The Next Right Thing A new work of fiction Rafael Alvarez

December 24, 1998|By Laura Lippman | Laura Lippman,SUN STAFF

Wigmann came to a few hours before dawn on Christmas Eve, face down on the sofa of a rowhouse saloon in the Holy Land. The old beer garden had been in his family since the turn of the century and passed down to him with the recent death of his father.

Wigmann's mouth was dry and his head ached, a pounding teased by twinkling holiday lights: slow death by angel hair and tinsel as a toy train made droning ovals around the room.

Scratching his brow against the cushions, Wigmann let out a long, thin breath from an empty place in his chest that wasn't there when he'd stretched out to rest his eyes.

Searching for the clock, Wigmann settled on a picture of his father behind the bar. Sitting up, he sought the help of the quiet, sober German who'd struggled for years against the passionate tide of his Italian in-laws - "What am I going to do, Pop?" - but the portrait only stared back at him. Ginger snaps sat in a bowl on the bar, soaking in sweet vinegar; the woman who'd promised to transform the cookies into sour rabbit and dumplings - the one he was going to introduce to the family at dinner that night, the one who'd grown weary of apology - should have arrived hours ago.

The train blew a shrill whistle and bubble lights percolated against the sheen of the barroom's tin ceiling, reflecting in mirrors advertising "The Land of Pleasant Living," the out-of-reach destination Wigmann had sought while waiting on his sweetheart.

She'd had many miles to cover to get to Baltimore, and Wigmann had bided his time with one more beer, just one more.

Standing, he hit a switch that stopped the train and walked to the front door, a draft frosting his toes as he turned the locks, the door bumping against something heavy.

Slipping outside, his feet freezing against tiles that spelled out "645 Newkirk," Wigmann beheld a heart-breaking bounty.

A pile of presents, their ribbons fluttering in the wind, were arranged around a roasting pan. Bending to lift the lid, Wigmann set his fingertips against the cold skin of a cooked goose and began mourning the loss of his private Christmas: a German chapel crumbling inside an Italian cathedral.

Wigmann rifled through the gifts, but his beloved - who'd banged on the door with the heel of her shoe and let the phone ring a hundred times - had not left a note.


Tradition, Little Basilio's grandfather often said, is nothing more than hard work and planning.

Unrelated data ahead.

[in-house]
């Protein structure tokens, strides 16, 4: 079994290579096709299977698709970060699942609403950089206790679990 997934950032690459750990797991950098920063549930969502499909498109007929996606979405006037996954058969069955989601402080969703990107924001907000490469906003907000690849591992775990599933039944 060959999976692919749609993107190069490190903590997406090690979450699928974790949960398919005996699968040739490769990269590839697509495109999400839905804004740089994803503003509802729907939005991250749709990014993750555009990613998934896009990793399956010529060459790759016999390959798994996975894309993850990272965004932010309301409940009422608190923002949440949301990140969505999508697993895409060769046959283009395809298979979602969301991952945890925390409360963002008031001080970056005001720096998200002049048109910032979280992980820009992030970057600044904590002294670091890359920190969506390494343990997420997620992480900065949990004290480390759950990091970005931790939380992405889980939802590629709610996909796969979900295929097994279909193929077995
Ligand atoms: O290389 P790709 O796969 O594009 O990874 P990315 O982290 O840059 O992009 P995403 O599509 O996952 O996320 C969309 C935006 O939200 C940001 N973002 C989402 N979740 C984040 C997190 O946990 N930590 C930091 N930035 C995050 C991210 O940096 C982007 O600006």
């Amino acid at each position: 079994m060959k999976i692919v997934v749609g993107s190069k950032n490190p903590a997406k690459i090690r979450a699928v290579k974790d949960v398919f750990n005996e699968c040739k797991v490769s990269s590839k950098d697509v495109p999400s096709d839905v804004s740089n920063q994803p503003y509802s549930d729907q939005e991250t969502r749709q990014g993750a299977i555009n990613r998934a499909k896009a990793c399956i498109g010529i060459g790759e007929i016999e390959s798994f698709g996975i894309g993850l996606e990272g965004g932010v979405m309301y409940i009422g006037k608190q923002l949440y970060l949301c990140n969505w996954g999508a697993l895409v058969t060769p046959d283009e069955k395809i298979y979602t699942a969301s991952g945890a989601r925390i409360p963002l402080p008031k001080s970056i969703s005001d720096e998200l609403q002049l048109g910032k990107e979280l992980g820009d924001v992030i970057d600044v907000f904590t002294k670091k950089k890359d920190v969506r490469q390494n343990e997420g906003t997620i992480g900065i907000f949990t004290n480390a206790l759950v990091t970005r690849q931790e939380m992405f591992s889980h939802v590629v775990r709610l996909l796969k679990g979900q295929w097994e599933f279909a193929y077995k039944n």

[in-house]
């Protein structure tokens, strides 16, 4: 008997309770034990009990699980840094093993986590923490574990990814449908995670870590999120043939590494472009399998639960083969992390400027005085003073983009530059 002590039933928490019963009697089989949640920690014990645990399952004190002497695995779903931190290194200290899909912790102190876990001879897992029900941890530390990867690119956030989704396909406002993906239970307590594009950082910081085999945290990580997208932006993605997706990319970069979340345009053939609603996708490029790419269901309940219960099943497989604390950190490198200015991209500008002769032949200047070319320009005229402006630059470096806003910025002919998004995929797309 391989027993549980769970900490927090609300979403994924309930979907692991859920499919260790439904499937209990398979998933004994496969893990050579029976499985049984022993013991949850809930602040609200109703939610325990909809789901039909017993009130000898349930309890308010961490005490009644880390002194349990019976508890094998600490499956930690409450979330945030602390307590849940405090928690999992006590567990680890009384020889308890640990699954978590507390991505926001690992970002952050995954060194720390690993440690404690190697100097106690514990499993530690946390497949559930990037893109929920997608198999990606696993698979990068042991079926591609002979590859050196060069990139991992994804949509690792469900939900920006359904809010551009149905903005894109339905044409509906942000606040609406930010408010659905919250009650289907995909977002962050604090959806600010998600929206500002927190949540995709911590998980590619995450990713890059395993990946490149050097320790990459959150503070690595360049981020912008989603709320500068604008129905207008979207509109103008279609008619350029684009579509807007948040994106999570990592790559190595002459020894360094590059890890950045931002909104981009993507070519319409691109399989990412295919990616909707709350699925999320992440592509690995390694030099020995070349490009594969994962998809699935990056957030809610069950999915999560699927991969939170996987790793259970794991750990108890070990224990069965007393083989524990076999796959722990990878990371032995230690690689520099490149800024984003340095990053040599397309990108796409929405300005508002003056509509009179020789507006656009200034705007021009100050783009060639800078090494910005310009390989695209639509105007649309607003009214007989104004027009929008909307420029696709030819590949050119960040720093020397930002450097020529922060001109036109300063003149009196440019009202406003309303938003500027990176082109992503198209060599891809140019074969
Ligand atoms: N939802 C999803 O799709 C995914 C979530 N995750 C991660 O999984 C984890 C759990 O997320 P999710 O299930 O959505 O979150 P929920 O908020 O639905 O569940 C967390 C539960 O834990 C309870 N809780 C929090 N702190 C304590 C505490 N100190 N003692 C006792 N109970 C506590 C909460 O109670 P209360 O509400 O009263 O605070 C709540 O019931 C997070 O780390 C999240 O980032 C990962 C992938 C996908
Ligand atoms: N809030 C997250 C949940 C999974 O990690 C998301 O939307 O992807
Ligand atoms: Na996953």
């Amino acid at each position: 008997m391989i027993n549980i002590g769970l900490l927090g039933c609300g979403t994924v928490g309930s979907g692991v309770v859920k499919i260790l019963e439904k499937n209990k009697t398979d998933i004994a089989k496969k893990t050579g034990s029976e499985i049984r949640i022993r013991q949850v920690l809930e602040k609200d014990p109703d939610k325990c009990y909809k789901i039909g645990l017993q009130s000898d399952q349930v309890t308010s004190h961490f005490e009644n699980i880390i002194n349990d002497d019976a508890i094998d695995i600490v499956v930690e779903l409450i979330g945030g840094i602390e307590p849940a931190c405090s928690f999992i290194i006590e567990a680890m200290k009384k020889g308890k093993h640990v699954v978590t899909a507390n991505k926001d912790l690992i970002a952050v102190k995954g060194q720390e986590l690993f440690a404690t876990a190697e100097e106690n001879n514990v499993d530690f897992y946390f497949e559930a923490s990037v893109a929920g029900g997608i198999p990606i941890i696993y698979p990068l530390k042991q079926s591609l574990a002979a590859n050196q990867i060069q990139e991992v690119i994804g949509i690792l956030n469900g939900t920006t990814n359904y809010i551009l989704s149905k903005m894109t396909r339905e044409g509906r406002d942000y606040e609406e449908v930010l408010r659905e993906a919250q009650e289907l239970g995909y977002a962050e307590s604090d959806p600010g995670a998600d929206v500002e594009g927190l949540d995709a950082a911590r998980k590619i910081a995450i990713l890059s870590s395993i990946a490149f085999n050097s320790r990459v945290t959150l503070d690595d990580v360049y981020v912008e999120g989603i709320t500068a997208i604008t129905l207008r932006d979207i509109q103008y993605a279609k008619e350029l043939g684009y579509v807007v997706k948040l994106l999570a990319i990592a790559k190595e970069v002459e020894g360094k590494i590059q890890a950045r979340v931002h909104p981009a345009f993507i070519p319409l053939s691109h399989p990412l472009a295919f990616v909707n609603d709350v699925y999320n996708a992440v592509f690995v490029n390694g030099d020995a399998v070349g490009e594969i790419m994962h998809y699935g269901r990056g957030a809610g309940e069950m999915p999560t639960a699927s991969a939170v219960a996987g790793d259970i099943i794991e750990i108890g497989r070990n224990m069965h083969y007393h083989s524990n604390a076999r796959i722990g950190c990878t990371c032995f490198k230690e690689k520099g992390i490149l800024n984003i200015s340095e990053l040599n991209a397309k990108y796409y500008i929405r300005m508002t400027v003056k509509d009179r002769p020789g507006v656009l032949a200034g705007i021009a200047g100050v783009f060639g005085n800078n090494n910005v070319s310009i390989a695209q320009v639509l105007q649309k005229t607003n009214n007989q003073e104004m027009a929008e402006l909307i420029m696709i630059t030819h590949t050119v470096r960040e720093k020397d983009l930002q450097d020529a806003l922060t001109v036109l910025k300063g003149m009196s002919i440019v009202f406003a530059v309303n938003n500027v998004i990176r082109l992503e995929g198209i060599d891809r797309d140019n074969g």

The calendar is not a line, but a loop and you could not trust something as important as tradition - Christmas Eve being the richest of all the family's rituals - to chance.

As Wigmann punched his pillow in vain for sleep, Little Basilio's grandfather stood at his workbench alongside the stone tub where eel would soon soak in milk.

The Spaniard was hammering together a gift for his namesake grandson: an easel made from grape crates for a prodigy.

[The wine had turned out especially good this year, fruity and crude, the white better than the red and the words "Boullosa & Sons" written across gallon jugs with flair before gifts of it were made to friends and relatives who lived along the alley that separated Macon Street from Newkirk; an extra bottle delivered to Wigmann's Beer Garden to help ease their loss. As sad as it was, the dead man's son was supposed to bring a new face to the table this year. In this way, girdered by hard work and new blood, tradition rolled with the calendar.]

Driving the last screw and oiling the hinges, Little Basilio's grandfather brought the easel to the front of the basement, into the long kitchen where the feast would be celebrated, where his Italian wife sat at the sink, separating anchovies to be deep fried in dough.

"It's finished, Mom," he said, standing it in front of her.

His wife wiped her hands on her apron and reached out for a better look, using her fingertips to make out the easel's form beneath a ring of fluorescent light on the ceiling.

"It's good," she said.

"I think so," said Grandpop, putting his tools away.

Two floors above, Little Basilio slept with dreams coursing through his brain in the shape of his age: a pair of perfect circles, one set atop the other.

Inside the endless eight, the boy ran through the games he would play with his brother and his cousins when they joined him; felt the weight of the long night ahead and sensed why he was born.

He was born to paint the pictures in his head, to sketch the kitchen in the basement and capture the clouds as the wind drove them past the bottle cap factory down by the railroad tracks; to make pictures out of the air. The night before, Basilio had gone to bed knowing that he liked to draw. Today, he'd wake up with the knowledge that he was an artist the way his father was a tugboat man and his grandfather was a machinist down the shipyard.

A skylight above Basilio's head - hexagon panes embedded with diamonds of twisted wire - brought the breaking day into his room on a rolling bank of low, nickel-gray clouds, the kind that tease kids with the promise of snow.

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